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Building a Wacky Hundreds Chart!

wacky hundreds chart

Written by Donna Boucher

Donna has been a teacher, math instructional coach, interventionist, and curriculum coordinator. A frequent speaker at state and national conferences, she shares her love for math with a worldwide audience through her website, Math Coach’s Corner. Donna is also the co-author of Guided Math Workshop.

What could be better than getting kids up and moving during the school day? How about helping them develop number sense as they build a wacky hundred chart?

This post contains affiliate links, which simply means that when you use my link and purchase a product, I receive a small commission. There is no additional cost to you, and I only link to books and products that I personally use and recommend.

One of my favorite resources for hundred chart activities is It Makes Sense! Using the Hundreds Chart to Build Number Sense. It is packed with easy-to-follow lessons and games for using the hundred chart.

Would you like an example? Let me introduce you to Building a Wacky Hundreds Chart. First off, it doesn’t actually use a hundred chart! It’s a cooperative activity that’s done in a large circle on the floor using the number cards from the hundred chart, and it uses the hundred chart patterns (1 more, 1 less, 10 more, 10 less).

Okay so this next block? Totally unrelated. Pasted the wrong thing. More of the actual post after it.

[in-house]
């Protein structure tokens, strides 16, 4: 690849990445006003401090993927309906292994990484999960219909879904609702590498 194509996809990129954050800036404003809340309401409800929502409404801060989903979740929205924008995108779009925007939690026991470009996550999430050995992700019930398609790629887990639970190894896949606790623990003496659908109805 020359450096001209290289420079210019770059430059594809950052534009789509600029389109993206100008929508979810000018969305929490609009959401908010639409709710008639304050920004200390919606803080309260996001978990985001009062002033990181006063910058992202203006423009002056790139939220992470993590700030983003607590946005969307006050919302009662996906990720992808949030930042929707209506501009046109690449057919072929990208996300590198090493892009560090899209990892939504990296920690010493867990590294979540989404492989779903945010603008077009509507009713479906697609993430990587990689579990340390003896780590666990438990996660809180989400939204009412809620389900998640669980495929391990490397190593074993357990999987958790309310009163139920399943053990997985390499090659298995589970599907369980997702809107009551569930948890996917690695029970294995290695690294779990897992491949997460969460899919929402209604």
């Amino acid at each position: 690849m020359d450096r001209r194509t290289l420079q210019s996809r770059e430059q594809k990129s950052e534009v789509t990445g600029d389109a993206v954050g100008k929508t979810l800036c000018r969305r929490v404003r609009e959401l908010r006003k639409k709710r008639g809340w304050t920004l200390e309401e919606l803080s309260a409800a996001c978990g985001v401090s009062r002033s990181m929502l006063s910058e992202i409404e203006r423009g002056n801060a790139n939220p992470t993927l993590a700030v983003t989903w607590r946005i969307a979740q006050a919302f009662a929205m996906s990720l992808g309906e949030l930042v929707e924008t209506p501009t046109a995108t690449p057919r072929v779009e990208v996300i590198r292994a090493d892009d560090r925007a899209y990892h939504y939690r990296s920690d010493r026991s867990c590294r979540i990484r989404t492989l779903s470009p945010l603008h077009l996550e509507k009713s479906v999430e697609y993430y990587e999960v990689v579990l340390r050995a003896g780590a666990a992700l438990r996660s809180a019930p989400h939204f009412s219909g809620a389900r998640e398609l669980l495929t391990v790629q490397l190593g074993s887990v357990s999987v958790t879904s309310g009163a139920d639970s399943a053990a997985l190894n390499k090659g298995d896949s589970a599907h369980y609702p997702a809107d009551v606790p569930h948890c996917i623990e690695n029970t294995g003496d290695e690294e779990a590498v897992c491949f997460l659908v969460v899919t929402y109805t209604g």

Eventually, you will play with all the numbers, but to begin with, use two cards for each student plus one more (the one you will start with). For example, if you have 20 students, you will use 41 cards. The numbers you use should all be contiguous on the hundred chart. Students place their cards face up in front of them so everyone can see the numbers.

To begin the activity, place your card on the floor. It should be a card that is somewhere in the middle of the numbers you are using. So, for example, if you’re using 1-41, you might lay down 25. Explain to students that you will go around the circle and they may play a card if it follows the hundred chart rules: 1 more, 1 less, 10 more, 10 less (for example, 15, 35, 24, or 26). If they don’t have a card that can be played, they say “pass.” It may start out a little slow, with several children having to “pass” before a card can be played, but as more numbers are placed, the pace picks up.  

Keep in mind that the result won’t look like a hundred chart. For example, if a child is building one more onto the number 20, they would lay the 21 card next to the 20, whereas on a hundred chart it would be on the next row. Make sense?

wacky hundreds chart

What a great activity to do at the beginning of the year in a 1st- or 2nd-grade class to gauge your kiddos’ understanding of the hundred chart patterns! Use partner talk to take off some of the pressure. Turn and talk to your partner about what cards could be played on the number showing. Also, since the kiddos have their cards face up, they can help each other out. But you will still be able to see which kids know the patterns and which ones don’t.